Jennifer Hecht brilliantly describes some aspects of the Great Schism between the meaningfulness and purposefulness of the world as we contemplate it from within our minds and the seeming meaninglessness of the universe when we sit farther back from ourselves and observe the actions of humans. If the universe is so meaningless, how do we come to have a concept of meaning at all? Yet if it is meaningful, why is its general pattern one of random, pointless events that do not correspond to our ideas of justice and meaning?
The universe is more powerful than we, but when it comes to demonstration of sentience and will, we find ourselves in the the uncomfortable position of being the smartest, most powerful creatures around. There is no one to help us. Thus there is a rupture between daily life, in which individuals are rarely the highest authority, and the larger picture, the macro-reality of humankind, in which we as a group are the authority on everything.
In describing the differences (and some similarities) between how nonbelievers and believers view the world, she seems spot on when describing the split in general. I found myself nodding "Yes. That's it exactly." Yet whenever she gets more specific about what Christians believe, I furrow my brow, and eventually shake my head. No, that's not quite it. That's not how we see things and describe them. It's something like, but there is some veering wide of the mark at the end. I doubt that I am expecting her to match my own idiosyncratic way of putting things; I was at adult Sunday School this morning, and so have the thinking of some Christians about these same questions quite fresh in my mind. (We are discussing such basic doctrines as the nature of God and the design of creation.) I don't think Hecht accurately describes what any one of us believes, nor any Christian I have read or met. There is a wall, an opacity which she can't see through. She will write that Jesus resolves the schism by teaching this, and gets it about half right, or that Augustine was beseiged by doubts in such-and-such a way, getting that half right.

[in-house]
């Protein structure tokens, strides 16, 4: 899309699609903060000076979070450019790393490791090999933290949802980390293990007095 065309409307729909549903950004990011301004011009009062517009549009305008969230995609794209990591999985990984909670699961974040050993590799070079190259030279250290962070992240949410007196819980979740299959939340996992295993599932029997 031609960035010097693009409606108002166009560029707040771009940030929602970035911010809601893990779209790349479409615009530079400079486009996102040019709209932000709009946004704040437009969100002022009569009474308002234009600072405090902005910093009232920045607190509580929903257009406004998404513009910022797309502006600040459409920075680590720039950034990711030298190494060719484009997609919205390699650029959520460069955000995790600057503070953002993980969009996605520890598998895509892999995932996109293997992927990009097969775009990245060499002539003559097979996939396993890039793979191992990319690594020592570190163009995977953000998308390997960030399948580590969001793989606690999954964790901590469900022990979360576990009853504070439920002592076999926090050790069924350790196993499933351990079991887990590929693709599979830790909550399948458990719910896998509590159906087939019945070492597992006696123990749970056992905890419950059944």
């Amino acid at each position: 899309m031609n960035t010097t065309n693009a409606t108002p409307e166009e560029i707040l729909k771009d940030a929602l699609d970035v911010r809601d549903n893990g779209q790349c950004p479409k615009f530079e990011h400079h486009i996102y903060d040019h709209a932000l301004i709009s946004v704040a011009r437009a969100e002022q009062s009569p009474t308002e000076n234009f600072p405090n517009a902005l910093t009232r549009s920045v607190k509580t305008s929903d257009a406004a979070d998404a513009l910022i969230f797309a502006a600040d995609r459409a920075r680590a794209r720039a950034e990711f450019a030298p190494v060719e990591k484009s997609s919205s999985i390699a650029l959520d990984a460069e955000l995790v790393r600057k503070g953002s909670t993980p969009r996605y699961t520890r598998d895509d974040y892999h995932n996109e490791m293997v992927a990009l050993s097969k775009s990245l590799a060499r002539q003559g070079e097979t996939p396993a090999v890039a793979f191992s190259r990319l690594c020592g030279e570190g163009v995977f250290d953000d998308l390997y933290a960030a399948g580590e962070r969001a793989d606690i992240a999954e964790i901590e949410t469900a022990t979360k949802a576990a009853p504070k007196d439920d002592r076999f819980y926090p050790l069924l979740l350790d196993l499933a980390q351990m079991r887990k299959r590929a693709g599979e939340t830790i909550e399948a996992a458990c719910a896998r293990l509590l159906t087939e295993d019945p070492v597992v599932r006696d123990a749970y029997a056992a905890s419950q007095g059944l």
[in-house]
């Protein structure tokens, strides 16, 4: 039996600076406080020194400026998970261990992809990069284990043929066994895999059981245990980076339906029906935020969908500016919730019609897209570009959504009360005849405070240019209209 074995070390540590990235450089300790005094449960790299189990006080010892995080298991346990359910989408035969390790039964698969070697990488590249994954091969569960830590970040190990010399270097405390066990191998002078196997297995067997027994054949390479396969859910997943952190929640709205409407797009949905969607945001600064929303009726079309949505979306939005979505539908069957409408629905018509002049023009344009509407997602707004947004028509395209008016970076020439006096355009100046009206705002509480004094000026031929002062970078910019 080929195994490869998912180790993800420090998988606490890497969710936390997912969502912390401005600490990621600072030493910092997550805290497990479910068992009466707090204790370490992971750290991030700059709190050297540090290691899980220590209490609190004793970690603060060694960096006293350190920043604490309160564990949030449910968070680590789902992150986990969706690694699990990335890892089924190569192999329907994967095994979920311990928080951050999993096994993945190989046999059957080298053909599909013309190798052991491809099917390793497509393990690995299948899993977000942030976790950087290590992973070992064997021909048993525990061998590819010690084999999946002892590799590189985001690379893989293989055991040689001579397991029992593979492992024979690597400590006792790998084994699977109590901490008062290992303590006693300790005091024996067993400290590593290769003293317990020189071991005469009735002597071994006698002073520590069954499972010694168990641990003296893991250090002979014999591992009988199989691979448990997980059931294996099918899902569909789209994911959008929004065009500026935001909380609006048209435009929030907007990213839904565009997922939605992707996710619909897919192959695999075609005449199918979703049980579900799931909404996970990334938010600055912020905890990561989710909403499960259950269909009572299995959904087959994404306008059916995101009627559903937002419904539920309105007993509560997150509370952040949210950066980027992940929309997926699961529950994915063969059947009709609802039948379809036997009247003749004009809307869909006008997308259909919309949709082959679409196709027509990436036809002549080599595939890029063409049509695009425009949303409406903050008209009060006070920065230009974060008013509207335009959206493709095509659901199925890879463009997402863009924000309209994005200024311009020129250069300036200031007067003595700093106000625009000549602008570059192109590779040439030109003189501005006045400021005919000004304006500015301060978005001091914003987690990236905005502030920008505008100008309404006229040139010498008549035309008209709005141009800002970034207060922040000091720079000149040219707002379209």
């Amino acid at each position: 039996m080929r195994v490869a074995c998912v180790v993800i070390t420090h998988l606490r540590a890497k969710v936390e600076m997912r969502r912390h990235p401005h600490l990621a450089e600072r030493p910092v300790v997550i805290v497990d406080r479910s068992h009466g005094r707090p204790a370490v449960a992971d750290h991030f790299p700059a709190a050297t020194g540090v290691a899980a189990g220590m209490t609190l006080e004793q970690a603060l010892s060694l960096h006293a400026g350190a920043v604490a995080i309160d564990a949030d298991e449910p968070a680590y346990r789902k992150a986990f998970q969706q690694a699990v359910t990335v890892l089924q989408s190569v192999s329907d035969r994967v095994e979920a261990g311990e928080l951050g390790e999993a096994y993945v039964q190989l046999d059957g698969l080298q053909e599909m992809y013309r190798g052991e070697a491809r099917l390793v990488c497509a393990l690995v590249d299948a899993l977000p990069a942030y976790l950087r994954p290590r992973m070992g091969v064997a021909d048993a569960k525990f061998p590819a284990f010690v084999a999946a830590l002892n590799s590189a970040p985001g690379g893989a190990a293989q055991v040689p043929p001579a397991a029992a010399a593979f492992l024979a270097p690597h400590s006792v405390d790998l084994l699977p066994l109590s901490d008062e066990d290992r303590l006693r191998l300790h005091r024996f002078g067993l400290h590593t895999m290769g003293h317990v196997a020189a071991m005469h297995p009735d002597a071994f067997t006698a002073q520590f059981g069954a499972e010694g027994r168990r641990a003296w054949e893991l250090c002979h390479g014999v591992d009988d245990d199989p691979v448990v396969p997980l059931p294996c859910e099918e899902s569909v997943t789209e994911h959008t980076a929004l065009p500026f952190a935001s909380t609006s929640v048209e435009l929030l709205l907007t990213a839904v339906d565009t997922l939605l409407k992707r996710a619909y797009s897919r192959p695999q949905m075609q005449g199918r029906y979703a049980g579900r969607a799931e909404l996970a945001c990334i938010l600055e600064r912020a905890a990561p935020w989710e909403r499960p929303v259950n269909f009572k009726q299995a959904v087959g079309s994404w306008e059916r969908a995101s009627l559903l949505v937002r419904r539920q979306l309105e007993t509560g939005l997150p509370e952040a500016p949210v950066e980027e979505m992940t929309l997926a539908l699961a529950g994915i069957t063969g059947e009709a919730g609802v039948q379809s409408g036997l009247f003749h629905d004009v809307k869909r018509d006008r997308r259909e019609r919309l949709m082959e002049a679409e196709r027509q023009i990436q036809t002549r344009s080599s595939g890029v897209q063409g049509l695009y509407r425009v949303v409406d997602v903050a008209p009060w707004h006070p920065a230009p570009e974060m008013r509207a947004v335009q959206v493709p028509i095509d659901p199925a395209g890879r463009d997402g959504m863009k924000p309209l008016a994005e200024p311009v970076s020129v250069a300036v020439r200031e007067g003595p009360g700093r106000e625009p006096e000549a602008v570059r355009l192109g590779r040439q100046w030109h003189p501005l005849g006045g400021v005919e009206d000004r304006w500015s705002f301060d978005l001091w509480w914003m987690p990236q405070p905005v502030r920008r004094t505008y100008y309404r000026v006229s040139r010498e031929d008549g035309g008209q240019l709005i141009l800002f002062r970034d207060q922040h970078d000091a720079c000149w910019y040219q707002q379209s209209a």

This is not just because she might disagree with us. Ms. Hecht seems quite willing to bend over backwards to see things as the various groups do and present them as positively as she can. She constrasts the general monotheistic belief with rational materialism and other atheisms, with agnosticisms and Eastern perceptions. She tries to be genuinely fair, and I have little doubt that she would describe honestly if she could. This makes the book a little thrilling, as that is a courtesy that strongly opposing philosophies rarely extend to each other.
I will have a try at describing what she misses. Perhaps a clearer description will occur to me as I read further. She repeats several times that belief is a comforting state - a mistake nonbelievers often make. I don't know if this drives part of her understanding. To enter belief is to enter a more dangerous and puzzling world, not exit into a comfortable one. (That is not an argument for the truth of Christianity or any other belief, but is a mere description of what happens.) Second, she looks suspiciously likely to be seeing only the positives that result from doubt per se. That freedom from some doctrines has resulted in death, injustice, and poverty does not seem to occur to her. Like a parent watching her kid's soccer game, she sees only the fouls against, not fouls committed. That is very natural, but not very helpful.
But most importantly, she relates religion and experience of the trancendent to feeling or impression, with reason more properly applied to science and inquiry. I suspect she is moving in the direction of finding both necessary, or even marrying them in some way, but at the beginning, she clearly assigns these to two realms. I think this is unfair to both religion and science. The former may make more use of feeling and impression, the latter more use of reason, but neither is pure in that regard. Nor should they be.
The wall of non-perception that she comes up against is similar to the not-quite-getting-it that believers have about each other. Catholics understanding much but missing the point of Protestantism. Protestants perceiving and even admiring the beliefs of the Eastern Orthodox but still not fully grasping them. More strongly, I note this same not-grasping in Jewish understanding of Christians, and as well as I can understand it from the outside, Christian perceptions of Jewish beliefs. Hecht shows this same type of missing essential points, but at an even farther remove. It is not a misunderstanding because of hostility, it is just, well, misunderstanding.
It may be that there are things about belief (and even disbelief) that can only be understood from the inside, or in retrospect after belief is accepted or rejected.
I can't comment on whether she describes the types of nonbelief, and the experience of unbelief, accurately. She may descibe them better, or she may lose the thread with them as well.